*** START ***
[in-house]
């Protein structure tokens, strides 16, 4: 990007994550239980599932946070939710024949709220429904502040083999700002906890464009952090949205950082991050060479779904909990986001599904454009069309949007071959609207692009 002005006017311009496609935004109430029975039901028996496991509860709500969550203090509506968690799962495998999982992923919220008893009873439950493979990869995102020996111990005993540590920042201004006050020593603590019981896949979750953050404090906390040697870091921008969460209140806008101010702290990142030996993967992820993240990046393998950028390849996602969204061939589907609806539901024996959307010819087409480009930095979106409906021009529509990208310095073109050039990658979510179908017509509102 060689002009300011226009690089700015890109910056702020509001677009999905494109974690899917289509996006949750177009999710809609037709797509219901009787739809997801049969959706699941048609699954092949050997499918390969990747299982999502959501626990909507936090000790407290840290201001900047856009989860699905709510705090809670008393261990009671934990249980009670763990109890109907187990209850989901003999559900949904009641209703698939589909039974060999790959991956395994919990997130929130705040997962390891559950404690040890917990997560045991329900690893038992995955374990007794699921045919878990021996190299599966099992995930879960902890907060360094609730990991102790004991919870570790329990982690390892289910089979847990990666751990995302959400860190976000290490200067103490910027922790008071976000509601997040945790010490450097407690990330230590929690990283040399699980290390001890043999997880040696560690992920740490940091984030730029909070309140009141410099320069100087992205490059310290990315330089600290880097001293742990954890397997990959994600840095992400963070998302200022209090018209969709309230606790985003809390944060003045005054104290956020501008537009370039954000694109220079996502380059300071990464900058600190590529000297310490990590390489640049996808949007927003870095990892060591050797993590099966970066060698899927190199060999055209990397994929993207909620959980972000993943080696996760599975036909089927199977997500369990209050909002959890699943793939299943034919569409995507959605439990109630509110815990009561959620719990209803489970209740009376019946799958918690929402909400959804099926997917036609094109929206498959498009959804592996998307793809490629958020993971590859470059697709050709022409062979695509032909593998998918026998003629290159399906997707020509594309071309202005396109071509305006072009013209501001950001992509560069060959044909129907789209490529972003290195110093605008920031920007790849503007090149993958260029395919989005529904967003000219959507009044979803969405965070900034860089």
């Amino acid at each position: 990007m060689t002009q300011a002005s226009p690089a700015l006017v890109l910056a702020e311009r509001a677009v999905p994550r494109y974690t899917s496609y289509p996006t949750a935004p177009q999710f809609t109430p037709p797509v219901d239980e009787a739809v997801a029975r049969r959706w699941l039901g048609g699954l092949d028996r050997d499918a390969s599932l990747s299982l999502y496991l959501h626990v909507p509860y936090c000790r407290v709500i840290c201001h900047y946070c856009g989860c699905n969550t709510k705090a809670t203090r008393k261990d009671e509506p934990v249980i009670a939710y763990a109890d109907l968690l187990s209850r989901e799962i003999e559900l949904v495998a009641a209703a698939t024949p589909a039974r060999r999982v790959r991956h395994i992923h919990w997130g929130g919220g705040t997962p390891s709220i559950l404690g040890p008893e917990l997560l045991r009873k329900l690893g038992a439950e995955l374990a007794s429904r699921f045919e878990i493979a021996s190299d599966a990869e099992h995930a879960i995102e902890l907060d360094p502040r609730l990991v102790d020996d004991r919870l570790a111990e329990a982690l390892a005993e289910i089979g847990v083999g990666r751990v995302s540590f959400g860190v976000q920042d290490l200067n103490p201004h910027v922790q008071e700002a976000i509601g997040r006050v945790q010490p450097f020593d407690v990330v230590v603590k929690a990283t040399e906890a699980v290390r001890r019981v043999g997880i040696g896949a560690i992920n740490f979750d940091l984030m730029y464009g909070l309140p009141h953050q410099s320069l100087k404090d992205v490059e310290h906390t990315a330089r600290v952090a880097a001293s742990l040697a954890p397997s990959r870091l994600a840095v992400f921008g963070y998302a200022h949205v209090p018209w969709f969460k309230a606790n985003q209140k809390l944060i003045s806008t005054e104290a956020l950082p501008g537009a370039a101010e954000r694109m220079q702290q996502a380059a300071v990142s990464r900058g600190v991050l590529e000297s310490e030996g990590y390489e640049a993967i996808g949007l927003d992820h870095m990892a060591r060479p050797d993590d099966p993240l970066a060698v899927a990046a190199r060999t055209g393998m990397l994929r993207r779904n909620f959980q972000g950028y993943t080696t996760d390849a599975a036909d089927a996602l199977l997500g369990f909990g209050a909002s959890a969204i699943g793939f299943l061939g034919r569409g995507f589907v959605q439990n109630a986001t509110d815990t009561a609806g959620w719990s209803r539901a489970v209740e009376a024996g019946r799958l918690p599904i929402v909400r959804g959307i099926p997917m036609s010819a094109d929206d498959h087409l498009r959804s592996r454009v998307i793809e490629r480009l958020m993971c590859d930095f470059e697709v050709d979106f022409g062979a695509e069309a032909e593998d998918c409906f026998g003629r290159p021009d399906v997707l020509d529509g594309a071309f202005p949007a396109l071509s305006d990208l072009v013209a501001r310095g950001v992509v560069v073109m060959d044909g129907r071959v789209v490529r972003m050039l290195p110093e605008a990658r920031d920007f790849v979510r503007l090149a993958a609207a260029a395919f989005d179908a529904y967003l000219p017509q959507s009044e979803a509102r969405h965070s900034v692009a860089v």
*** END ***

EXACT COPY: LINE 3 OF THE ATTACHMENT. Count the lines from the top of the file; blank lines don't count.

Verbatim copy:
């Amino acid at each position: 990007m060689t002009q300011a002005s226009p690089a700015l006017v890109l910056a702020e311009r509001a677009v999905p994550r494109y974690t899917s496609y289509p996006t949750a935004p177009q999710f809609t109430p037709p797509v219901d239980e009787a739809v997801a029975r049969r959706w699941l039901g048609g699954l092949d028996r050997d499918a390969s599932l990747s299982l999502y496991l959501h626990v909507p509860y936090c000790r407290v709500i840290c201001h900047y946070c856009g989860c699905n969550t709510k705090a809670t203090r008393k261990d009671e509506p934990v249980i009670a939710y763990a109890d109907l968690l187990s209850r989901e799962i003999e559900l949904v495998a009641a209703a698939t024949p589909a039974r060999r999982v790959r991956h395994i992923h919990w997130g929130g919220g705040t997962p390891s709220i559950l404690g040890p008893e917990l997560l045991r009873k329900l690893g038992a439950e995955l374990a007794s429904r699921f045919e878990i493979a021996s190299d599966a990869e099992h995930a879960i995102e902890l907060d360094p502040r609730l990991v102790d020996d004991r919870l570790a111990e329990a982690l390892a005993e289910i089979g847990v083999g990666r751990v995302s540590f959400g860190v976000q920042d290490l200067n103490p201004h910027v922790q008071e700002a976000i509601g997040r006050v945790q010490p450097f020593d407690v990330v230590v603590k929690a990283t040399e906890a699980v290390r001890r019981v043999g997880i040696g896949a560690i992920n740490f979750d940091l984030m730029y464009g909070l309140p009141h953050q410099s320069l100087k404090d992205v490059e310290h906390t990315a330089r600290v952090a880097a001293s742990l040697a954890p397997s990959r870091l994600a840095v992400f921008g963070y998302a200022h949205v209090p018209w969709f969460k309230a606790n985003q209140k809390l944060i003045s806008t005054e104290a956020l950082p501008g537009a370039a101010e954000r694109m220079q702290q996502a380059a300071v990142s990464r900058g600190v991050l590529e000297s310490e030996g990590y390489e640049a993967i996808g949007l927003d992820h870095m990892a060591r060479p050797d993590d099966p993240l970066a060698v899927a990046a190199r060999t055209g393998m990397l994929r993207r779904n909620f959980q972000g950028y993943t080696t996760d390849a599975a036909d089927a996602l199977l997500g369990f909990g209050a909002s959890a969204i699943g793939f299943l061939g034919r569409g995507f589907v959605q439990n109630a986001t509110d815990t009561a609806g959620w719990s209803r539901a489970v209740e009376a024996g019946r799958l918690p599904i929402v909400r959804g959307i099926p997917m036609s010819a094109d929206d498959h087409l498009r959804s592996r454009v998307i793809e490629r480009l958020m993971c590859d930095f470059e697709v050709d979106f022409g062979a695509e069309a032909e593998d998918c409906f026998g003629r290159p021009d399906v997707l020509d529509g594309a071309f202005p949007a396109l071509s305006d990208l072009v013209a501001r310095g950001v992509v560069v073109m060959d044909g129907r071959v789209v490529r972003m050039l290195p110093e605008a990658r920031d920007f790849v979510r503007l090149a993958a609207a260029a395919f989005d179908a529904y967003l000219p017509q959507s009044e979803a509102r969405h965070s900034v692009a860089v």